Protection against digital gold diggers—software blocks crypto mining

Protection against digital gold diggers. Software blocks crypto mining
It is a phenomenon known to almost all of us: you browse the web and suddenly your computer slows down and runs loudly. This could be due to so-called crypto mining, meaning the access to computer power to generate cryptocurrencies without the knowledge of the user. In response, the St. Pölten UAS has developed the open source software 'CoinEater' which blocks unwanted access and is available as an add-on to Firefox and Chrome. Credit: St. Pölten UAS

Cryptojacking describes the creation of cryptocurrencies by a website that executes background mining software on a visitor's computer. Since mining is a very computing-intensive process, this can lead to reduced battery life on mobile devices. The cryptojacked computer runs at full speed, the battery drains quickly, and the profit goes to the attackers. The St. Pölten UAS has now developed the free app CoinEater, which recognises online crypto mining and blocks its execution.

"Usually, high-performance hardware is used to generate cryptocurrencies. Cryptojacking distributes between many, less powerful devices and poses a new form of threat on the internet," explains Sebastian Schrittwieser, head of the Institute for IT Security Research at the St. Pölten UAS, who helped develop the software.

Ongoing Search for New Threats

A scanner developed at the Institute for IT Security Research automatically searches the Internet for cryptojacking at regular intervals. The results are then integrated into the CoinEater software. To do this, the researchers went through over 1 million of the most popular websites and uncovered that more than 3,000 sites were digging for cryptocurrencies without their users' knowledge. The researchers' programme also provides a technical analysis of the methods used by these websites.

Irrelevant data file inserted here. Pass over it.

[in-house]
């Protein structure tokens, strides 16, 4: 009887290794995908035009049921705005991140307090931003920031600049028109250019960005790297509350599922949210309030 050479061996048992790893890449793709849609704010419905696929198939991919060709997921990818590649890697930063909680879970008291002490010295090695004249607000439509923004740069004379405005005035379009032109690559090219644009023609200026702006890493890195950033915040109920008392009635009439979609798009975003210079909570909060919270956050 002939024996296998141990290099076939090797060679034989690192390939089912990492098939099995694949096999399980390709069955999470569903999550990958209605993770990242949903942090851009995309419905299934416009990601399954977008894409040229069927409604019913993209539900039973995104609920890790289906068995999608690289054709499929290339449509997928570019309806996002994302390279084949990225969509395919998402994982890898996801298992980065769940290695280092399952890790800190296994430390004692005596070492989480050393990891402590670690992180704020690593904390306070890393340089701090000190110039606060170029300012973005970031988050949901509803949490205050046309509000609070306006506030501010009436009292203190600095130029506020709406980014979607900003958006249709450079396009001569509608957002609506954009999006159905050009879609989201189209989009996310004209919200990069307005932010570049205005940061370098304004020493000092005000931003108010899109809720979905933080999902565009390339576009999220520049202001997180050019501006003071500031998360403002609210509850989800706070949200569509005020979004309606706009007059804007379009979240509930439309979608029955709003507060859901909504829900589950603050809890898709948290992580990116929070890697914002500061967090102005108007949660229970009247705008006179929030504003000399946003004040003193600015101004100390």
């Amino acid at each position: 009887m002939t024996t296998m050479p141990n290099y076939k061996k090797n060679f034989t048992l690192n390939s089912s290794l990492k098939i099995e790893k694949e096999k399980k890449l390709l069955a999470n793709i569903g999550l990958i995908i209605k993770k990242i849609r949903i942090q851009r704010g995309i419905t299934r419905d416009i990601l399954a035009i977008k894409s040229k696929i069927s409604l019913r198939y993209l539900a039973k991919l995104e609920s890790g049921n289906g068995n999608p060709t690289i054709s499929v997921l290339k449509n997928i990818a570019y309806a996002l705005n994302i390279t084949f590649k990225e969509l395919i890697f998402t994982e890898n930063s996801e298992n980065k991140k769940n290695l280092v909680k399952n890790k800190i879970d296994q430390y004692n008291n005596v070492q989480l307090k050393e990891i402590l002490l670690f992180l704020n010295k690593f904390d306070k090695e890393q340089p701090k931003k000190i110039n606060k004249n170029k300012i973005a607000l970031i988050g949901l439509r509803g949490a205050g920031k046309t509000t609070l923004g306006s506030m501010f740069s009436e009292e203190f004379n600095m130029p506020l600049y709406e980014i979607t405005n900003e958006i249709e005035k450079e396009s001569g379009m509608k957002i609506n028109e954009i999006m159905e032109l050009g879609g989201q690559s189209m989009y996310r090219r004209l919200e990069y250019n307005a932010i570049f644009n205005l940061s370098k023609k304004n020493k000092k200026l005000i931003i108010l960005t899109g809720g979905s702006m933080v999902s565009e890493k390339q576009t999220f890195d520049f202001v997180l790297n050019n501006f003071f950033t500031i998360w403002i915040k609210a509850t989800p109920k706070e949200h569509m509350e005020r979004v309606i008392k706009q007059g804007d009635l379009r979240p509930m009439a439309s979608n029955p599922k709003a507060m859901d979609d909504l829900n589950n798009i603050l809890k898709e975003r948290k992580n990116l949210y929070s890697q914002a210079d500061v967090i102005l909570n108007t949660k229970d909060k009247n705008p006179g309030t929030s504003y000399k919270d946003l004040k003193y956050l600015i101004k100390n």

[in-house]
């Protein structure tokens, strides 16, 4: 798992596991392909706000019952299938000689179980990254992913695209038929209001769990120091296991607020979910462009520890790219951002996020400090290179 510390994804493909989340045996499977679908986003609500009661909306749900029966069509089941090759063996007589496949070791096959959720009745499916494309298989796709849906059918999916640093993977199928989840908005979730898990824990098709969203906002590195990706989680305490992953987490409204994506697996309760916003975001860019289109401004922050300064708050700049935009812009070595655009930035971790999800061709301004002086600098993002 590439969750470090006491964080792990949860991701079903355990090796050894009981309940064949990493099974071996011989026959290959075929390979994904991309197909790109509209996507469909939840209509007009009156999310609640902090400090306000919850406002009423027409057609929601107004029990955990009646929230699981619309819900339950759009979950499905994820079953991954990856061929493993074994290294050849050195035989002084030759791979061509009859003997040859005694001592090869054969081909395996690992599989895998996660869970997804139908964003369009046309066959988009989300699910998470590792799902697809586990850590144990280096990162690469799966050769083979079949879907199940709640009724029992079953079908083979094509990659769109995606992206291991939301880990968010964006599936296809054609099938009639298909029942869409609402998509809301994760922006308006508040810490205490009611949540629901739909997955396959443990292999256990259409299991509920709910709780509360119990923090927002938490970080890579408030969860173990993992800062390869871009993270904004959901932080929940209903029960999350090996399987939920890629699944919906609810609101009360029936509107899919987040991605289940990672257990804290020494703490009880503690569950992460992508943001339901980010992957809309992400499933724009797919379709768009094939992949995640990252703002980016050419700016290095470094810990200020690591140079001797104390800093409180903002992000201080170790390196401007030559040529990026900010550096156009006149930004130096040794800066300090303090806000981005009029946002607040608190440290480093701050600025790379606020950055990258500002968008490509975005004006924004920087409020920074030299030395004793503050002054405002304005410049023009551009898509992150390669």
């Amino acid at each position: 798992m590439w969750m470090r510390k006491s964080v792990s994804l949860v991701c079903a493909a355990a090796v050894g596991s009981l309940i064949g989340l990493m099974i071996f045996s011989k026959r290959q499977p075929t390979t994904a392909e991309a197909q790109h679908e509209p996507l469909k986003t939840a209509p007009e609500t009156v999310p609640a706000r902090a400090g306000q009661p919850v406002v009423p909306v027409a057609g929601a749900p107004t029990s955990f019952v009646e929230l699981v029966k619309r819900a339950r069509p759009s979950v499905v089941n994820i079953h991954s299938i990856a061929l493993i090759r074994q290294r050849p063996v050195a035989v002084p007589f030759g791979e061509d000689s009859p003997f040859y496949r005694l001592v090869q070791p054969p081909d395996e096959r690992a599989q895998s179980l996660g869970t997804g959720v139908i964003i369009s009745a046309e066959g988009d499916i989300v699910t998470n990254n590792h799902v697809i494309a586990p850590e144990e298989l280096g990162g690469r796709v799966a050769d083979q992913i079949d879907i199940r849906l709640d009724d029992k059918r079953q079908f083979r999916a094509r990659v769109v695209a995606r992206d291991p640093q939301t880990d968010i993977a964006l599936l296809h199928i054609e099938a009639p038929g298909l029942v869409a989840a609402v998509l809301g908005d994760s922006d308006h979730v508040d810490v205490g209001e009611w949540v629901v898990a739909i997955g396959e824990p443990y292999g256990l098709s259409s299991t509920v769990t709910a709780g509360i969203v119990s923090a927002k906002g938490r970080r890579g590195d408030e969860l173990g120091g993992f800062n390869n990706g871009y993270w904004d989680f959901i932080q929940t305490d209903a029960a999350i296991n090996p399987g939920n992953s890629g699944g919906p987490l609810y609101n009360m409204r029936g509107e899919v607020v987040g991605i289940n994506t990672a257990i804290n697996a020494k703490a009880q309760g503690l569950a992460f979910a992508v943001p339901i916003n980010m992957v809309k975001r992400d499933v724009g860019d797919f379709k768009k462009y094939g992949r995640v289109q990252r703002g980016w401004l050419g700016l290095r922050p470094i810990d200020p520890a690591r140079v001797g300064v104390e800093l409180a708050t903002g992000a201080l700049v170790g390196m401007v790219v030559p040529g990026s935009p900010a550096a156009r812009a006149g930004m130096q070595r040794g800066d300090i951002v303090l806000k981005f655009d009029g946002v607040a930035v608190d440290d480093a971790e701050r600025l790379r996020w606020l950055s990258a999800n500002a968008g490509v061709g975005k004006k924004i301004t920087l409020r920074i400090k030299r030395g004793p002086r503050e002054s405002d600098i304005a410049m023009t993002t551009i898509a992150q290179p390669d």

"The use of such techniques is legitimate if users agree to them, for instance, in order to hide advertisements," says Schrittwieser. Cryptojacking, on the other hand, is a misuse of the users' devices.

Protection against digital gold diggers. Software blocks crypto mining
The Malware Lab, St. Pölten University of Applied Sciences. Credit: St. Pölten UAS / Sebastian Schrittwieser

"Even though Coinhive, the largest provider of online mining software today, is going to discontinue its services soon, the problem will not be completely eradicated, and mining could become more worthwhile once again later on," says Schrittwieser. The scanner can also detect other providers of crypto mining.

Protection against Pop Ups

The scanner also recognises another new phenomenon on the Internet: the pop-up scam. When visiting websites, users are confronted with pop-up windows containing ads or short messages that link them to fee-based offers or malware and which have to be tediously clicked away.

The software is updated constantly. It scans about 100,000 pages every day and runs a update for the one million pages once every ten days.

Download of the add-on for protection from crypto mining https://www.coineater.io.


Explore further

Is your computer secretly mining Bitcoin alternatives? A guide to 'cryptojacking'

More information: Julian Rauchberger et al. The Other Side of the Coin, Proceedings of the 13th International Conference on Availability, Reliability and Security - ARES 2018 (2018). DOI: 10.1145/3230833.3230869
Provided by St. Poelten University of Applied Sciences
Citation: Protection against digital gold diggers—software blocks crypto mining (2019, March 15) retrieved 21 August 2019 from https://phys.org/news/2019-03-digital-gold-diggerssoftware-blocks-crypto.html
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Mar 17, 2019
A significant part of the situation here is that many if not most don't know what "cryptocurrency" is. No one provides a straightforward explanation. Even this article fails there. It refers, as so many do, to "digging" or "mining" for cryptocurrency, but they don't explain what that means. Is there something inside people's computers that others manage to extract and convert into currency? It appears that "mining" means. basically, outside users taking over someone's computer to produce, essentially, a single large computer. Nowhere is it addressed what the nature of these outside projects is. It can be asked how this can be wrong, but, among other things, it can also be pointed out, if this is legitimate and necessarily ethical, why is this aspect not addressed or admitted?

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